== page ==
I realize that such an attempt to take a rational look at the prospect of war may not convince everyone of its rational optimism. And especially when that rational and constructive optimism is formulated not by someone else, but by our neighbors, the Estonians (although when I found the analytical document cited on the website of the Estonian Ministry of Defence, I became jealous that it was not published by Lithuanians). We are easily swayed by emotions, but wars are won (and lost) not by emotions, but by material numbers: the economic strength of the belligerents, the volume of their military-industrial production and the number of weapons supplied, as well as the finances devoted to it. And of course, we must not forget the number of troops mobilized.

Again, the same experts say that if the Ukrainian armed forces were able to destroy (counting those killed or seriously wounded) at least 50,000 Russian troops in each six-month period, Russia, with its mobilization and recruit training capabilities,

would not be able to regenerate its human military resources (I would guess, based on the information available in the public domain, that the Ukrainian armed forces are currently capable of far exceeding this indicator). For its part, the West can easily increase the quantity and quality of training of Ukrainian troops, given that 100,000 Ukrainian troops have been trained in the West so far, at a cost of only around EUR 350 million.


And finally, once again about money. And about us.

At the very beginning of this text, I reminded that in 2023, Russia has spent EUR 100 billion on the war, while Ukraine, with all the military support from the EU and the US, has spent only EUR 80 billion. That is why the front has stalled. As it turned out, the West was unable to provide significantly more material military support because the stocks in the warehouses have run out and new military production is growing more slowly than desired at this stage.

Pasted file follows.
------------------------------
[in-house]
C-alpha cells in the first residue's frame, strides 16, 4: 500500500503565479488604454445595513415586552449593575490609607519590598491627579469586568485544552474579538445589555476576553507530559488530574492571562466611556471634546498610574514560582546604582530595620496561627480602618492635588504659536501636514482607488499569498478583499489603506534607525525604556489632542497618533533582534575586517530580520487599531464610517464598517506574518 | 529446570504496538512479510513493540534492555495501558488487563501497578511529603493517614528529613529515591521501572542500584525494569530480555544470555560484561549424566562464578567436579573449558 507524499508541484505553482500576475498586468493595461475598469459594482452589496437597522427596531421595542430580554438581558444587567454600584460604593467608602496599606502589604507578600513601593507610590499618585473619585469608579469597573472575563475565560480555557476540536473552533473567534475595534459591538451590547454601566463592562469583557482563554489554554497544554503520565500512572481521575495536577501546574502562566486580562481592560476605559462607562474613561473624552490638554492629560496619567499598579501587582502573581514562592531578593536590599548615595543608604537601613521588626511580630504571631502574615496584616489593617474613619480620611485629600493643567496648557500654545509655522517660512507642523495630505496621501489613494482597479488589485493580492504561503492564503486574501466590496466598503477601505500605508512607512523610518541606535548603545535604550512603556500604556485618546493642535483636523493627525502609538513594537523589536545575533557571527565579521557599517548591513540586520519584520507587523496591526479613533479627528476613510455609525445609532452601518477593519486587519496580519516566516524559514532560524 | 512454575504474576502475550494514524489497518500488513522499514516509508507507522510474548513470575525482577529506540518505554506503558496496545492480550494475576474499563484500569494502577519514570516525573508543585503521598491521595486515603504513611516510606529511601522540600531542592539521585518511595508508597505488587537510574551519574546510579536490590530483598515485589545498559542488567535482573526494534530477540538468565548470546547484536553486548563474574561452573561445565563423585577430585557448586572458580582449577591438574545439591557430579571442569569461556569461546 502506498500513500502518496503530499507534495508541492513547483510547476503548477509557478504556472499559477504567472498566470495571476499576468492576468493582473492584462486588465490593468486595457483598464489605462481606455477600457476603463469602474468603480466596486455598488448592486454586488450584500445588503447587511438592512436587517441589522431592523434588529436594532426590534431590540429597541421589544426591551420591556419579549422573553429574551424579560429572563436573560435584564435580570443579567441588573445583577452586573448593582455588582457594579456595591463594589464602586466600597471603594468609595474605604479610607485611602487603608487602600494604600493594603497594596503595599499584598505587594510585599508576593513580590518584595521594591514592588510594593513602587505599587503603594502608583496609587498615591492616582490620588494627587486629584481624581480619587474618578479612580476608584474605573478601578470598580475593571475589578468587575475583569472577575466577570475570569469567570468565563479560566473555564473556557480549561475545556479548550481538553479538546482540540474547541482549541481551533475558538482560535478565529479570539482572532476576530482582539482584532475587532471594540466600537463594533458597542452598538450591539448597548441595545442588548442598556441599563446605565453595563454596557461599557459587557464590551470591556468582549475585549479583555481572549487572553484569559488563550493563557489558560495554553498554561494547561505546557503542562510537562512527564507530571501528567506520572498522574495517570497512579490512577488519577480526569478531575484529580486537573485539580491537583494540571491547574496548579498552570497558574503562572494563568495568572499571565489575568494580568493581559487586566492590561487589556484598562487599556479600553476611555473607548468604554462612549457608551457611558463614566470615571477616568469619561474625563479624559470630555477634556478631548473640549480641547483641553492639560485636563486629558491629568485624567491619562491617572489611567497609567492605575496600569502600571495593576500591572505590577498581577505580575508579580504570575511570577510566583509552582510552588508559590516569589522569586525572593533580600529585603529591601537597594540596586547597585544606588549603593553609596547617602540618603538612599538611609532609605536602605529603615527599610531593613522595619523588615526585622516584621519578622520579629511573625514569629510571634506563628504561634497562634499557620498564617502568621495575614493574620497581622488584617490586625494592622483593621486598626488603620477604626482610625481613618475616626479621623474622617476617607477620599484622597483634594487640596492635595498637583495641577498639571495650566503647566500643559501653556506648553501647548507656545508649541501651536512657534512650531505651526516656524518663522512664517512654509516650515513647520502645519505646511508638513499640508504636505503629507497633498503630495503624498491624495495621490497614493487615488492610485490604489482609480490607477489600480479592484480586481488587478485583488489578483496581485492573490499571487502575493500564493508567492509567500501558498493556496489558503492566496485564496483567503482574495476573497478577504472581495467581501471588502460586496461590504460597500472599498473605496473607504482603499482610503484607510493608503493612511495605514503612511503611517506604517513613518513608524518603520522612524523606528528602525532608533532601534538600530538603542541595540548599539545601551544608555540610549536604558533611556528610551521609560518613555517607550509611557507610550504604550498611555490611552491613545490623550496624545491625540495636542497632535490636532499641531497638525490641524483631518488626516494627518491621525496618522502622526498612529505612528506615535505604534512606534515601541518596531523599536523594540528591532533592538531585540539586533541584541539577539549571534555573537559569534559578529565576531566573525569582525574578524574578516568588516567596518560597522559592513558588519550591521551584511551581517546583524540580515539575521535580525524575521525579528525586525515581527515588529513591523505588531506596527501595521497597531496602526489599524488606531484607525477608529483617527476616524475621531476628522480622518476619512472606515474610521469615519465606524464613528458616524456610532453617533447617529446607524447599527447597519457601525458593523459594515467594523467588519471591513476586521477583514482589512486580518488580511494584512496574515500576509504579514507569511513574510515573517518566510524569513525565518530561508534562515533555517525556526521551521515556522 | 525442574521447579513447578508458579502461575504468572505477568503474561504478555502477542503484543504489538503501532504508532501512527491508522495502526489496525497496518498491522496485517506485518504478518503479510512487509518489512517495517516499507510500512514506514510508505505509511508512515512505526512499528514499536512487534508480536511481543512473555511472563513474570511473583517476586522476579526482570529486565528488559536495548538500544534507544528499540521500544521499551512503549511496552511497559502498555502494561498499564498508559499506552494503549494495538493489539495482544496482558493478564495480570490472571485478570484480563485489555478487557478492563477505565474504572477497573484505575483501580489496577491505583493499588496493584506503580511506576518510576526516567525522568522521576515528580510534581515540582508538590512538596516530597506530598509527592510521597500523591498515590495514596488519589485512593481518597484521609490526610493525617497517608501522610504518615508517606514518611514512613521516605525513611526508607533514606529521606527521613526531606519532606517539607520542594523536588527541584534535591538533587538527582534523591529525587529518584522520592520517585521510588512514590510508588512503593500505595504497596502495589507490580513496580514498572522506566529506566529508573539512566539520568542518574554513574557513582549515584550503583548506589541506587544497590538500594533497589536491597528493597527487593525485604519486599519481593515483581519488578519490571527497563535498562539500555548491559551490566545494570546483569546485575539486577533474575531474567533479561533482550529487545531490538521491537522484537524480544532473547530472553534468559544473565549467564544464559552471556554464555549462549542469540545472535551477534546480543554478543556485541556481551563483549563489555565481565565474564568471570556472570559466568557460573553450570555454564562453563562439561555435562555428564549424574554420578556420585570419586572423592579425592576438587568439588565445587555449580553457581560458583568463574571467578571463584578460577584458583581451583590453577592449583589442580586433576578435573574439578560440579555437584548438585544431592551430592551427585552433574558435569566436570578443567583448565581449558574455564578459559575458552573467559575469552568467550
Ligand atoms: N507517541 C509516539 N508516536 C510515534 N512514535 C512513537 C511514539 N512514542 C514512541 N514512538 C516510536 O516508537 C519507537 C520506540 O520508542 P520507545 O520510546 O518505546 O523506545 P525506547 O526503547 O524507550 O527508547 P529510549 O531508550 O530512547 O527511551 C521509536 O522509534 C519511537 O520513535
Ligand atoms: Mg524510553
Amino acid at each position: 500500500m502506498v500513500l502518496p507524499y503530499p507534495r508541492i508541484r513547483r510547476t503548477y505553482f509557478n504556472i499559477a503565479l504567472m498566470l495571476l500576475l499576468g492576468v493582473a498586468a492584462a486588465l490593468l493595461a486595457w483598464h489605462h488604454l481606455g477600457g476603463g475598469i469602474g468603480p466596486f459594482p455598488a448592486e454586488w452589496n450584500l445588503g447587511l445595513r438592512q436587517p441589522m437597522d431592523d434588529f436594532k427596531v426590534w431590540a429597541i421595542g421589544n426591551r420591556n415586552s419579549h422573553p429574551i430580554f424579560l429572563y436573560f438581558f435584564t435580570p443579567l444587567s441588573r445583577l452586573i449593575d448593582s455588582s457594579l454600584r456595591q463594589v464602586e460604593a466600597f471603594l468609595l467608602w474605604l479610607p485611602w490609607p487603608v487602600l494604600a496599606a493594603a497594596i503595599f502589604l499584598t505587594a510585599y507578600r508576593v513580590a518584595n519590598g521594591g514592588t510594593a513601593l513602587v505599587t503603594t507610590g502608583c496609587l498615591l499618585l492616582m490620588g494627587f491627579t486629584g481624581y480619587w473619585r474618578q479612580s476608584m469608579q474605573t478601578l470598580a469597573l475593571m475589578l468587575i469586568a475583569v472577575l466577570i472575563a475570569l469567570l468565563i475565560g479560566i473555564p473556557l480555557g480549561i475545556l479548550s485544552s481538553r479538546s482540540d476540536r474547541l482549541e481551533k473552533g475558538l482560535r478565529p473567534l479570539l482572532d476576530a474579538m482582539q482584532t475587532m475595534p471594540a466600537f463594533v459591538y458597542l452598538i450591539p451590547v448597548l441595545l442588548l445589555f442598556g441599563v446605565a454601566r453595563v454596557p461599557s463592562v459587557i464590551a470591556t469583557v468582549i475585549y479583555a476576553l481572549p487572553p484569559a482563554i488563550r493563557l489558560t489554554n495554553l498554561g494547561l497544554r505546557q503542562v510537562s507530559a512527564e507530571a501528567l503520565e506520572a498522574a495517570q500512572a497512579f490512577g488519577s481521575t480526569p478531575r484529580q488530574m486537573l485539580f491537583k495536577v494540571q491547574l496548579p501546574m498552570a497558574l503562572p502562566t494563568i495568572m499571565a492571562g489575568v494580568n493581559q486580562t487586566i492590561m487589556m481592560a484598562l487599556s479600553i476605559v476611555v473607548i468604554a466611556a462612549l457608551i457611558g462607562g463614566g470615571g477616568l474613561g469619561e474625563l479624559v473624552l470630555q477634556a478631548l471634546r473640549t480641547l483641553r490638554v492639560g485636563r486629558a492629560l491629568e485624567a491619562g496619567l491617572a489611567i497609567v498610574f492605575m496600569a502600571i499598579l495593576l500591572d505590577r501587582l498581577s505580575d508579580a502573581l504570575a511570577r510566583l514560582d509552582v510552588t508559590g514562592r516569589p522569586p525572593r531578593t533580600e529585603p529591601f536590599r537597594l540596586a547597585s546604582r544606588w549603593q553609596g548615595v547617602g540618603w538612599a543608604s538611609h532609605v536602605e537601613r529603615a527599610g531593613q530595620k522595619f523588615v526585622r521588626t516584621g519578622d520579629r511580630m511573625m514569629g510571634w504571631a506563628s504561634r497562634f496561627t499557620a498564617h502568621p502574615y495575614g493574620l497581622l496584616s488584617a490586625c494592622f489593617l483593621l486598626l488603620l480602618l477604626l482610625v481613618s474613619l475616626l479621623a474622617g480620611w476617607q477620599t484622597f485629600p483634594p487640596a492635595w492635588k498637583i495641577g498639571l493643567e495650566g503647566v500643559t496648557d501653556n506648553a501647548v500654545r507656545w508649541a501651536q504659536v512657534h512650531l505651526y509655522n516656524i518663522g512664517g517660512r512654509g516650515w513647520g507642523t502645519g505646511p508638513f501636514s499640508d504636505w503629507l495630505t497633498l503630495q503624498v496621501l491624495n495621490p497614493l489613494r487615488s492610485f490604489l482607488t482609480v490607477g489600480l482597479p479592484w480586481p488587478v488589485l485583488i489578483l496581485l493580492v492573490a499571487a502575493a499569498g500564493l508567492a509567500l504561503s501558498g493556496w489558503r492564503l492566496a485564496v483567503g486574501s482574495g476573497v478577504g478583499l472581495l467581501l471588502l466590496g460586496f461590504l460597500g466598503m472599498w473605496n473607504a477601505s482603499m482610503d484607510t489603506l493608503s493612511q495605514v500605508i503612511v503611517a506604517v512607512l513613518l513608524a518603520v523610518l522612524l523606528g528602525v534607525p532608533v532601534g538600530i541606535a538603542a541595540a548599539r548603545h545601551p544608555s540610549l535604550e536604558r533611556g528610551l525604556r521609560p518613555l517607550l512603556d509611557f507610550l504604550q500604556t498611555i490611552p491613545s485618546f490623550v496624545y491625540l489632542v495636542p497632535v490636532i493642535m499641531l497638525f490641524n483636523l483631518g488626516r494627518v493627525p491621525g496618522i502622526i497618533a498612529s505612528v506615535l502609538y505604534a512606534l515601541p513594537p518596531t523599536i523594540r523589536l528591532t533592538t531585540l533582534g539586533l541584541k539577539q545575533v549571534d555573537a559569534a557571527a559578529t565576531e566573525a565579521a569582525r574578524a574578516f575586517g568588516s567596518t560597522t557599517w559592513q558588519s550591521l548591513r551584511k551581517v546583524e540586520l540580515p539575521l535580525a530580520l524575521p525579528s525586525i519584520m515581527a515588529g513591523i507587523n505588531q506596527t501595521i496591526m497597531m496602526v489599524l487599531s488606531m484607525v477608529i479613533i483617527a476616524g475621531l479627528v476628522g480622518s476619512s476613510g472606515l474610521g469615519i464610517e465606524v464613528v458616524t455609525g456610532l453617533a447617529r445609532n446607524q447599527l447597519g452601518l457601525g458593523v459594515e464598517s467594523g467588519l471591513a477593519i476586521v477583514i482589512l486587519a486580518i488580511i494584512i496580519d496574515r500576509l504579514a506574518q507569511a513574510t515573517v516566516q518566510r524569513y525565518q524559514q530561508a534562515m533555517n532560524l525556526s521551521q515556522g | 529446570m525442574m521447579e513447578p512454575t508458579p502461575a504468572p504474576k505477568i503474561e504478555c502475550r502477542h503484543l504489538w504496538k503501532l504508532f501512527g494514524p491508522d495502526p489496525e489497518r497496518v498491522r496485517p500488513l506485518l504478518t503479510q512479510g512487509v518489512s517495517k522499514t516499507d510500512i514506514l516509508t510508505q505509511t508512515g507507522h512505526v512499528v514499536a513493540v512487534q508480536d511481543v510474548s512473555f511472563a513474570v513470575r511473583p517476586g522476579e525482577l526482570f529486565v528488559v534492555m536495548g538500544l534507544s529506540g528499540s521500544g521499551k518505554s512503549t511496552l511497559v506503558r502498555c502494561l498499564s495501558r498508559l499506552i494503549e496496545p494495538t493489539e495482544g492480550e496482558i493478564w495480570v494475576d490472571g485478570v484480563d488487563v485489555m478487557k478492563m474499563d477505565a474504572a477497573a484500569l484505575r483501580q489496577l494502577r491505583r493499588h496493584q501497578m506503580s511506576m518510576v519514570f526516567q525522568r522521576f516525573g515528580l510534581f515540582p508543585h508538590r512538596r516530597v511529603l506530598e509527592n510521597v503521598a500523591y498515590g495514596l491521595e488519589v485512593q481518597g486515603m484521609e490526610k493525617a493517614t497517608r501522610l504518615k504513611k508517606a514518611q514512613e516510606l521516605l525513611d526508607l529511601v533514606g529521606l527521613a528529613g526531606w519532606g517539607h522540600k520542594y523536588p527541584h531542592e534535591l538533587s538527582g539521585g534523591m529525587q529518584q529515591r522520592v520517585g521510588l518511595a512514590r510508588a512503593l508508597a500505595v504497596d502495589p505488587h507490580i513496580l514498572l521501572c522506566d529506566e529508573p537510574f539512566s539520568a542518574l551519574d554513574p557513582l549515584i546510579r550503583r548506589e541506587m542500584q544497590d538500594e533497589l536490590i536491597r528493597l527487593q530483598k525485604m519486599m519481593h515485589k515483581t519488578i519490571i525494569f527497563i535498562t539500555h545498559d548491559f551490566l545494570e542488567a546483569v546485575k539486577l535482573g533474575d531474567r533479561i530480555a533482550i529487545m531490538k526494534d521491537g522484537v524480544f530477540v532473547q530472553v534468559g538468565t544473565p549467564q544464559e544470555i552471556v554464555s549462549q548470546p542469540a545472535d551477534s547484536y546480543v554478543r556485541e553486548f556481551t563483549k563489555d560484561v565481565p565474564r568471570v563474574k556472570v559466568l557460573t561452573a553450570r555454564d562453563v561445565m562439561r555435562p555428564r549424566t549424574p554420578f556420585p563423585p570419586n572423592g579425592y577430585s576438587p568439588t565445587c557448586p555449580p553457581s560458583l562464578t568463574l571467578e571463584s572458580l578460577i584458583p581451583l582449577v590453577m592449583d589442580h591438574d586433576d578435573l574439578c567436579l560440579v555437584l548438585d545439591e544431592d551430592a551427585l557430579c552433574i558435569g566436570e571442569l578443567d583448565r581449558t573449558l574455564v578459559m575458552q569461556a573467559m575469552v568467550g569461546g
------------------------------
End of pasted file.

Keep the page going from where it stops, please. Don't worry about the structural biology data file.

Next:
In this text, I have discussed expert estimates of the levels of arms production needed in the West to provide Ukraine with sufficient supplies to achieve victory. However, it is clear that new financial resources are also needed for the West to grow new arms’ production capacity. As has already been written, this year total EU military aid (provided by the EU institutions and all EU Member States) amounted to only 0.075% of the EU’s GDP. The US has given a little more to Ukraine, with military aid amounting to 0.10% of US GDP in 2023. But in any case, it is clear that in financial terms such Western military support to Ukraine is insufficient to achieve victory.

One of the problems that has become evident during these two years of war is that the level of military support to Ukraine varies considerably from country to country: during these two years, Lithuania and Estonia’s military support to Ukraine has exceeded 1.2% of their respective GDPs; Norway is not far behind with 0.79% of Norway’s GDP, and Germany’s growing support has reached 0.43% of Germany’s GDP, while France’s support is still only 0.02% of its GDP.